Digital Producer? More like Problem Solver!


We attended the Staying ahead in Digital Production event hosted by Vitamin T for a closer look at the trends influencing today’s digital production landscape and what a great evening it was. Moderated by Vitamin T’s Team Lead, Claire Kilbane, the panel of industry experts included Simone Barker - Head of Production / GM at Virtual Immersive, Dave Flanagan - Head of Digital Solutions at The Works Agency, Claire van Heyningen - Managing Director at Mirum Agency and Claire Bisset - Digital Production Lead at Clemenger BBDO.

The evening started with a meet and greet of all the registered attendants, with access to a delicious variety of pizzas and beverages, which is now so characteristic of all Vitamin T’s events, providing all attendants with the opportunity to relax, network and exchange their opinion on some of the topics being discussed later on. By chance, i bumped into my good friend Amaury Tréguer - Head of Social & Content at The Haus and amazing photographer - if you haven’t seen his amazing shots yet, you should have a look at his website Morning Bondi as they are truly amazing or follow is work at @morningbondi. We briefly exchanged our opinions on the current digital landscape evolution we are currently experiencing and how it could impact not only agencies but every business that is not prepared or keeping up with the constant digital evolution we live on a daily basis.

While we exchanged our ideas over a few slices of pizza accompanied by a refreshing beer, the panel took their place and we slowly made our way through the full room and took our seats and prepared for the debate to kick off.

After the initial panel introduction, the discussion topics started to flow in and some great points were touched on. If you’d like to have a good overview of what was discussed on the night you can have a read through Vitamin T’s blog here.

There were some really interesting topics discussed but some caught my interest more than others.

Agile or Waterfall, which is best?

A question that some of you may have asked so many times.

Overall, the opinion across the panel and the room was the same, there is no “One shoe fits all” when it comes to project management methodology. Agile is definitely not the “Sliver Bullet” - as some said - coming to save you from bad processes and bad habits and Waterfall is not as bad as everyone paints it to be.

To be truly honest it was really great to hear from the panel and the room, a true consensus on something that i’ve been saying for the past 5 years. Through my experience in the agency world and working as a developer across various development teams and experiencing both Waterfall and Agile methodologies in all it’s glory, in most cases using just one methodology or the other just doesn’t seem to apply.

In the agency world it is truly hard to go full Agile and apply this methodology across all spectrums of the agency’s processes. Also as some of you may know to be fully Waterfall in today’s fast pacing world it is also just not feasible. And although some might be able to implement Agile internally the likelihood that most of your clients do not work in Agile will impact the way your work and in some shape or form have an affect on your processes. >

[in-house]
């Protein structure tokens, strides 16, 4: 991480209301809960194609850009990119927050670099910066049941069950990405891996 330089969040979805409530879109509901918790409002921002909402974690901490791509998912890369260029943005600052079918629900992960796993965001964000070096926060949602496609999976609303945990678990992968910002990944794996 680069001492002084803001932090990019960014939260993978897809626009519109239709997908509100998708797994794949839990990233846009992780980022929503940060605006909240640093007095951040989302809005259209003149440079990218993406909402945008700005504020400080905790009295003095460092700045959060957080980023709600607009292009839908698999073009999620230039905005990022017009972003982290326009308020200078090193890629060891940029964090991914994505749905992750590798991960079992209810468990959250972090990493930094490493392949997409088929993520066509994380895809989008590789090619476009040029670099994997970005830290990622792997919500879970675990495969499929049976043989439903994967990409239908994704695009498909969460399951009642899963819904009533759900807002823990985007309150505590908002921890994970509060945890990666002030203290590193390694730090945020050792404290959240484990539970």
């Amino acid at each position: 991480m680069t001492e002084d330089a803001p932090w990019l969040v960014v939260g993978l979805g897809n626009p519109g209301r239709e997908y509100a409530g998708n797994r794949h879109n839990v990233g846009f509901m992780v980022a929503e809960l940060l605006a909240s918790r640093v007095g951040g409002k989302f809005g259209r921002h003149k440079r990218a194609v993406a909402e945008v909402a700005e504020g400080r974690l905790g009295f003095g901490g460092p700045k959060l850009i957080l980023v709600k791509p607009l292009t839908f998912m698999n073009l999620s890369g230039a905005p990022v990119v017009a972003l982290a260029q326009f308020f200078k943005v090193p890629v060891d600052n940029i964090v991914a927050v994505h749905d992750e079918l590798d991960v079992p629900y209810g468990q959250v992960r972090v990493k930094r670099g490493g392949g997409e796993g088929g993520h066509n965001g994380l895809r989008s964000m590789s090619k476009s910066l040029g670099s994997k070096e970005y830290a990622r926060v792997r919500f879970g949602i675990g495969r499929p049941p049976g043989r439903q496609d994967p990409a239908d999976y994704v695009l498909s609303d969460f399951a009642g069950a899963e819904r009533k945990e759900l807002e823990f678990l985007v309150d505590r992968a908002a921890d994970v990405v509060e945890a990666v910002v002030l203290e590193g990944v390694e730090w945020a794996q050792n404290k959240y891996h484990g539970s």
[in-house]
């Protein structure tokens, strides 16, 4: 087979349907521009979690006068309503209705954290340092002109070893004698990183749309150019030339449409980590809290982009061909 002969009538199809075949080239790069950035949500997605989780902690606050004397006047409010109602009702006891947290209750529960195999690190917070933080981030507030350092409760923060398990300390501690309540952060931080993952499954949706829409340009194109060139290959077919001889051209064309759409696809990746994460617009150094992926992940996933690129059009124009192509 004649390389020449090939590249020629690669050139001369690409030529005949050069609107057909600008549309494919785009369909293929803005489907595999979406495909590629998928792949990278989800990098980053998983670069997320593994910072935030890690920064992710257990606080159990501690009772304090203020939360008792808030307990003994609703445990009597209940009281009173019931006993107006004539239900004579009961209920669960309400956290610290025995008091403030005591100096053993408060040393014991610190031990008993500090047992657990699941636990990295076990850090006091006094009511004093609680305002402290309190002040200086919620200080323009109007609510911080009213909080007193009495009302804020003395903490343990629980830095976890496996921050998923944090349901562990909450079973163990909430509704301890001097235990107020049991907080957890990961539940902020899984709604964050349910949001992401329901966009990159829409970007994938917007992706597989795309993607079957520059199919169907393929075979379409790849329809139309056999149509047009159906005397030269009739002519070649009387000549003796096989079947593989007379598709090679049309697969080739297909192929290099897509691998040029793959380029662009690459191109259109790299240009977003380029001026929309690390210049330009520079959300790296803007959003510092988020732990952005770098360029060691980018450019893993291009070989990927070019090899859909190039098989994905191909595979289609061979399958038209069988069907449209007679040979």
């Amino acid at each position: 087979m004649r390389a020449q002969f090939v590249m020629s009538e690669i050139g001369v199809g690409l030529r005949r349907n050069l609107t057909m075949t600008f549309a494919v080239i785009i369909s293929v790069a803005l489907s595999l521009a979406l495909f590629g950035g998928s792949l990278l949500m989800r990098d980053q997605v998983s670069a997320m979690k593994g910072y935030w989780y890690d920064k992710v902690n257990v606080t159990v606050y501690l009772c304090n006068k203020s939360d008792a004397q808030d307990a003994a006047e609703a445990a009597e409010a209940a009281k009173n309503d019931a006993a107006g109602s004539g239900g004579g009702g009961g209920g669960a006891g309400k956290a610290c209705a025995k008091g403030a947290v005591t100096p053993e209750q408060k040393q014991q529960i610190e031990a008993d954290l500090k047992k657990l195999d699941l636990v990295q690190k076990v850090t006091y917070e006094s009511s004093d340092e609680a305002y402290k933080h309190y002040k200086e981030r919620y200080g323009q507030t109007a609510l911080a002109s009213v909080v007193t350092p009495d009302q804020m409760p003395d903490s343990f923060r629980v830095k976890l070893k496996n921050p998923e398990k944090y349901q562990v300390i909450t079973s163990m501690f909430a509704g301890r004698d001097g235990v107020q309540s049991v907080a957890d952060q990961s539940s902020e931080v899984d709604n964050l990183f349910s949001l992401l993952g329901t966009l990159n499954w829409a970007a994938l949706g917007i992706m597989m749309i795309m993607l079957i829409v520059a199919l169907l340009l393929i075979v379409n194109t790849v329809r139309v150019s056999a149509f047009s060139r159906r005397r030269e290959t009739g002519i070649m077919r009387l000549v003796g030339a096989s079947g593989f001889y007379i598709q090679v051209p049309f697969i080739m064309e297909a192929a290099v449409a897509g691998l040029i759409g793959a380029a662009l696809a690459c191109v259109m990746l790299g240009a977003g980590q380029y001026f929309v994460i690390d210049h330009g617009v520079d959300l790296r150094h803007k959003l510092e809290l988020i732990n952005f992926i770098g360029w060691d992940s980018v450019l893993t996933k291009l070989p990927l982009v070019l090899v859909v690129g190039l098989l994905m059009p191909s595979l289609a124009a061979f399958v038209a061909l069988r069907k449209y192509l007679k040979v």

So what’s the solution? The reality is that you shouldn’t really focus on just applying one or the other but rather become more nimble and adaptable. Take the learnings of each methodology that works best for your business and shape them to your needs, your processes and mainly your people. WE could go on and on about this topic but we’ll leave this for another time. Meanwhile here’s a good read from Segue Technologies that have cleverly created their own methodology, by leveraging their learnings and using the best practices of each methodology that works well within their business and with their clients.

Producers Vs Account Managers

Another great topic discussed during the debate that really hit close to home. Through all my experience as a Digital Producer, I’ve always had a high amount of Client facing time. Being involved from early on in most of the conversations with clients and working closely with the Accounts team. In certain instances I ended up being the Account Manger and the Producer on the project, and that happen a fair few times. So where do we draw the line? Or is there no line anymore and we all just need to evolve?

There were some really interesting point of views presented by panel in regards to this topic. One that stood out to me was that projects are becoming more and more complex and Producers require more client facing time than even. And we shouldn’t really limit the client facing time to Accounts and Producers but extend the to the more technical roles, like Developers and Designers. Without this agencies run the risk of not understanding their client’s requirements in full detail and present inadequate solutions. Without the right people in the room, misinterpretation and miscommunication down the chain to the producing team is guaranteed. This in conjunction with the lack of technical understanding from the Account team are common factors for unexpected issues through the progress of a complex project, specially as technology evolves at such a fast pace and not everyone can keep up.